Bronx Academy for Software Engineering (BASE)
Students learn computer programming; emphasis on design-thinking
Too soon to tell; lop-sided boy-girl ratio; metal detectors
The Bronx Academy for Software Engineering (BASE) opened in 2013 with the goal of teaching students computer programming at a high level. Students learn programming languages like Java and Python, and related skills such as web and game design.
Like its sister school, Academy for Software Engineering (AFSE), BASE was founded with the support of venture capitalist, Fred Wilson and NYU computer science professor, Evan Korth, who chairs the advisory board for both schools. BASEs active advisory board is composed of community and tech industry leaders.
All BASE students complete a 4-year computer science sequence. In 9th grade students learn about data structures and basic coding. On our visit, 9th-graders were designing advertisements for a project tied into an English unit on identity. In 10th grade, students take a semester of web design as well as a semester learning Python and Java coding languages.
In the 11th and 12th grades, students choose between two tracks: Computer programming, which will lead to a Career and Technical Education (CTE)-endorsed diploma, or web and game design. The CTE sequence in computer programming will be the more academically challenging of the two tracks, requiring students to take Advanced Placement computer programming and higher level math.
While computer programming is the schools specialty, design-thinking goes to the core of the schools mission. We see the school as a design challenge, said founding principal, Ben Grossman. A former transfer high school teacher and schools network director of achievement, Grossman believes that design methodology bolsters academic stamina in students who may have the ability but lack motivation or tolerance for frustration. It pushes kids very hard to fail well and fail often
In every class, students complete four design challenges per year. For example, 9th-graders first challenge project in Global History was to design a survival kit for primitive people. These regular challenges culminate in a capstone project in senior year where students propose and implement a project using design-thinking methodology.
Traditional science instructionliving environment, chemistry and physicsstarts in 10th grade to avoid overloading freshman grappling with the challenge of learning computer programming, BASE plans to offer language instruction beginning in the 11th grade and provide arts instruction when the school grows to capacity.
Ninth-graders who arrive with solid algebra skills can progress immediately to algebra 2, which puts them on track to take calculus before graduation. Others spend one or two years learning algebra, depending on their skill level. Geometry is not a required course, but the school offers it as an upper grade elective class. Additional math electives planned for the upper grades include statistics and discrete math.
Teachers lead small group advisories called seminars, which meet twice daily: A quick 12-minute check-in session at the start of each day, and a full period seminar that delves more deeply into a range of topics. Through a partnership with iMentor each student is matched with a mentor from the tech or related industries. Students develop strong relationships with their mentors through email correspondence and monthly mentor/mentee events at the school.
BASE uses a restorative justice approach to discipline that minimizes suspensions. Student misbehavior is addressed through mediation and conversation circles with classmates. Grossman said he doesnt mind some students dislike of conversation circles because it leads them to be proactive in quelling bad behavior. Stop it or they will make us do a circle, some students say when a classmate starts acting up, according to Grossman.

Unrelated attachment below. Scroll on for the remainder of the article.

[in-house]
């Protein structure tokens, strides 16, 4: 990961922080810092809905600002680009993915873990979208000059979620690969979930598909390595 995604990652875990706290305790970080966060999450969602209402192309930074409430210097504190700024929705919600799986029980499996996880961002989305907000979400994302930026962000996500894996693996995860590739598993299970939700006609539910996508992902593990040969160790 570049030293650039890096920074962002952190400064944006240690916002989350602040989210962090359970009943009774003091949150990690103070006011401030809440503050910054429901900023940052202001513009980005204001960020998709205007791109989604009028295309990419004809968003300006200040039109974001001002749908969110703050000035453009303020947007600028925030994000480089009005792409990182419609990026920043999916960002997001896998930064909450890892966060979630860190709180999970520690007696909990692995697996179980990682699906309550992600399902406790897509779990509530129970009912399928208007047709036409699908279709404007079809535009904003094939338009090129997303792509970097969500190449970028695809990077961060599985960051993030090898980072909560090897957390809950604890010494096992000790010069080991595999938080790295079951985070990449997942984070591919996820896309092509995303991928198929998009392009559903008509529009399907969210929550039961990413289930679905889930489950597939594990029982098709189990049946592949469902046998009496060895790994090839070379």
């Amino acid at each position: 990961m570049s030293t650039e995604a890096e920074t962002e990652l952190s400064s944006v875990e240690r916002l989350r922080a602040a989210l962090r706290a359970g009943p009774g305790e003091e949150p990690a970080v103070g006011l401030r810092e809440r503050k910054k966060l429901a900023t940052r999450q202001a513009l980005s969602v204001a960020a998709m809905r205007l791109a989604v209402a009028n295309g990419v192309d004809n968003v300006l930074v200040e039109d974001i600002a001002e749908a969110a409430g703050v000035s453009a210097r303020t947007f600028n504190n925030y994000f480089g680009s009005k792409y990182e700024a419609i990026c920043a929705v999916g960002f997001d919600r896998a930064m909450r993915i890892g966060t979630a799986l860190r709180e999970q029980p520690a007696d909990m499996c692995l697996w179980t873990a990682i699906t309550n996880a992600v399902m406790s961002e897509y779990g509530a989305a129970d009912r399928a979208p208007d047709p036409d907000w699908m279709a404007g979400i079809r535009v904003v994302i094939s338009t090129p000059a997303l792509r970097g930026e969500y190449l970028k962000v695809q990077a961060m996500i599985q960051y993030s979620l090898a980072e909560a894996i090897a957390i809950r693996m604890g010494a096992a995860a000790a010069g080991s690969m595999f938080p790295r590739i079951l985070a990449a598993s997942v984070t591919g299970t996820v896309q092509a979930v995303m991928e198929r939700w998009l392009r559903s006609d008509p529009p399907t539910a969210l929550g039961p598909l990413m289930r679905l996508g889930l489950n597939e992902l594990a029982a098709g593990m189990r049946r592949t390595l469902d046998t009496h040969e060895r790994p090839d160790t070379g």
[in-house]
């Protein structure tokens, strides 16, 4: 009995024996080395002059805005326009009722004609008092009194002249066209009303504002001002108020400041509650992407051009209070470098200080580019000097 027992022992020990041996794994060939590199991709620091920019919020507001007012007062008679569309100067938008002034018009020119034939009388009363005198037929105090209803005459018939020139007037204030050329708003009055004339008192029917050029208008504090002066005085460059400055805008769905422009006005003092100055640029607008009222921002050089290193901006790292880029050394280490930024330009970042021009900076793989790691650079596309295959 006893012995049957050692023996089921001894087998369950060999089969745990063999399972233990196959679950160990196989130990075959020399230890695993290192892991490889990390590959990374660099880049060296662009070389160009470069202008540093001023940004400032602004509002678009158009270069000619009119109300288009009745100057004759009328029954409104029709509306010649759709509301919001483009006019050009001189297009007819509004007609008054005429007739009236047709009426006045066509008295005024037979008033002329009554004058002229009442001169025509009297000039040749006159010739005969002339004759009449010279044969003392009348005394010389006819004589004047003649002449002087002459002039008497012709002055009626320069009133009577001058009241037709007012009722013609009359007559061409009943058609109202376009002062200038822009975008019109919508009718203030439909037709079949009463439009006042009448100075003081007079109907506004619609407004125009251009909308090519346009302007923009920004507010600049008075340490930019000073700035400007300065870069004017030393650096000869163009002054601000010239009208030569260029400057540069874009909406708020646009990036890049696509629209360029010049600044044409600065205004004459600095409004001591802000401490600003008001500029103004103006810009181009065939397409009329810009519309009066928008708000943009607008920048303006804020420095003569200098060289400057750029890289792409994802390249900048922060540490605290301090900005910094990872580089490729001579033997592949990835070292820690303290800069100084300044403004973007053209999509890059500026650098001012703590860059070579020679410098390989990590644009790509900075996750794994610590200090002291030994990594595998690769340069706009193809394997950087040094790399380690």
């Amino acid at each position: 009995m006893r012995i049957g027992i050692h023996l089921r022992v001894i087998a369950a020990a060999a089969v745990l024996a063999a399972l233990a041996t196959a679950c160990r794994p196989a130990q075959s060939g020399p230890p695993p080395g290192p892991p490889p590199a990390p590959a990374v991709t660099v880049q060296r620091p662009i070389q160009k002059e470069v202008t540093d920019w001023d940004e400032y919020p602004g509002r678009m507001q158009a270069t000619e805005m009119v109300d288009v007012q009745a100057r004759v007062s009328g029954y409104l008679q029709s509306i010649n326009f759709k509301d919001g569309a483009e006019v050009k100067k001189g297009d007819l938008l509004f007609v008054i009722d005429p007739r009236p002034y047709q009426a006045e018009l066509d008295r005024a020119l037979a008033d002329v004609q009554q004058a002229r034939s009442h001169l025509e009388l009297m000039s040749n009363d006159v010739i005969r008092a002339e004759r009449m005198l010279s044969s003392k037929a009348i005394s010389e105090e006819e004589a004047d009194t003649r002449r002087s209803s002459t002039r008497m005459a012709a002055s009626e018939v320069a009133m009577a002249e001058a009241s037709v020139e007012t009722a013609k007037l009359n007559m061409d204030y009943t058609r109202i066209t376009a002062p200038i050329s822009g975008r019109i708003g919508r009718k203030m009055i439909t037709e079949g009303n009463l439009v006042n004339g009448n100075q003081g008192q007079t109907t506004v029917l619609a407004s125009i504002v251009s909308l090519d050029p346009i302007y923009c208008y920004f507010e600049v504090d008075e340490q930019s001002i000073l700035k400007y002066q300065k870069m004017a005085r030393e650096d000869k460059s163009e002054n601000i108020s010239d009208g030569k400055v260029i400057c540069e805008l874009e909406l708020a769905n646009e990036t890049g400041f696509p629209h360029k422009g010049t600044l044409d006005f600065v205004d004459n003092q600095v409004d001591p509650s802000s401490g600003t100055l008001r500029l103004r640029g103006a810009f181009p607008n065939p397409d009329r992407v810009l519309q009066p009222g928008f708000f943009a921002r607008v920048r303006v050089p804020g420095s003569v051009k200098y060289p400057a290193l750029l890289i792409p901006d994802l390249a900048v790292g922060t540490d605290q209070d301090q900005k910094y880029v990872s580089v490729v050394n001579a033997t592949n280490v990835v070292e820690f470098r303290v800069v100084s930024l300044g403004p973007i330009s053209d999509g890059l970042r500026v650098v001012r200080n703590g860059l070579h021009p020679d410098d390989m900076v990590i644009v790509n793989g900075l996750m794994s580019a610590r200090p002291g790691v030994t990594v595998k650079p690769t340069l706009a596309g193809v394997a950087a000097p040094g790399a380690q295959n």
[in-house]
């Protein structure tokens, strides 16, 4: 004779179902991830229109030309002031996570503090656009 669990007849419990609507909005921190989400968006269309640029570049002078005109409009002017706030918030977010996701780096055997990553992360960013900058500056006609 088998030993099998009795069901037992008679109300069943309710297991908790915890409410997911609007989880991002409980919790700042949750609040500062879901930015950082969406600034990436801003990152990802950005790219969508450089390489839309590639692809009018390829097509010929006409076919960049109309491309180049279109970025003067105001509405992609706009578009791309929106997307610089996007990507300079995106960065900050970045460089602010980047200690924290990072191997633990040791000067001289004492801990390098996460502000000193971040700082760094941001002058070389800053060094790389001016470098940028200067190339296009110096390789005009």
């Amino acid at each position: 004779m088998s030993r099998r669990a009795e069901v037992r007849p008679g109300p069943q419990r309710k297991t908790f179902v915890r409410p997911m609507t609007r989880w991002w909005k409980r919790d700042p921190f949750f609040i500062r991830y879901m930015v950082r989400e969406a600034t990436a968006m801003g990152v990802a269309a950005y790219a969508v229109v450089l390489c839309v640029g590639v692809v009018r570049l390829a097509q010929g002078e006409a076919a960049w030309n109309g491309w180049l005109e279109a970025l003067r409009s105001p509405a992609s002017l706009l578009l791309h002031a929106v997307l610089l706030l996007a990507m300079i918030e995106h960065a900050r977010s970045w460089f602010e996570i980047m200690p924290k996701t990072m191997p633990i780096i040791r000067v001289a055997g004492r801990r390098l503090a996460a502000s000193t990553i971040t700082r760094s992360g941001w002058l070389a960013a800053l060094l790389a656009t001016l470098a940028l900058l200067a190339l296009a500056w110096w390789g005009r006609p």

When we visited, the school was roughly 85% male. The gender imbalance reflects similar trends in the male-dominated technology industrysomething the school wants to change. To help girls feel comfortable and confident at school, BASE matches them with female mentors and offers them access to girls-only activities and internship opportunities.
The school is located in the Grace Dodge Educational Campus along with Crotona International High School, The High School for Energy and Technology and Grace Dodge High School, which is being phased out due to poor performance. Campus schools share access to an onsite medical clinic, auditorium, gym, cafeteria and newly constructed fitness and dance rooms. Students must pass through metal detectors to enter the building. BASE provides free storage for students cellphones.
There are campus-wide PSAL sports, intramural sports run by the school and well as a range of activities such as robotics, girls and boys math clubs, 3-D printing, business start-up workshops and student government.
College advisory is built into to the seminar program and includes trips to colleges. The school plans to hire a college counselor when they have their first class of 11th-graders in 2015.
SPECIAL EDUCATION: The school has integrated co-teaching (ICT) classes and Special Education Teacher Support Services (SETSS).
ADMISSIONS: Limited unscreened. Priority to students who demonstrate interest by attending an open house or meeting with school representatives at a high school fair. The school hosts a girls-only open house. (Ella Colley and Laura Zingmond, October 2014)
About the students
About the school
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About the leadership
About the teachers
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Programs and Admissions
Advanced Placement (AP) courses
AP Computer Science, AP English Literature and Composition, AP Statistics, AP U.S. History
Boys PSAL teams
Girls PSAL teams
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Bronx, NY 10458
Bronx, NY 10458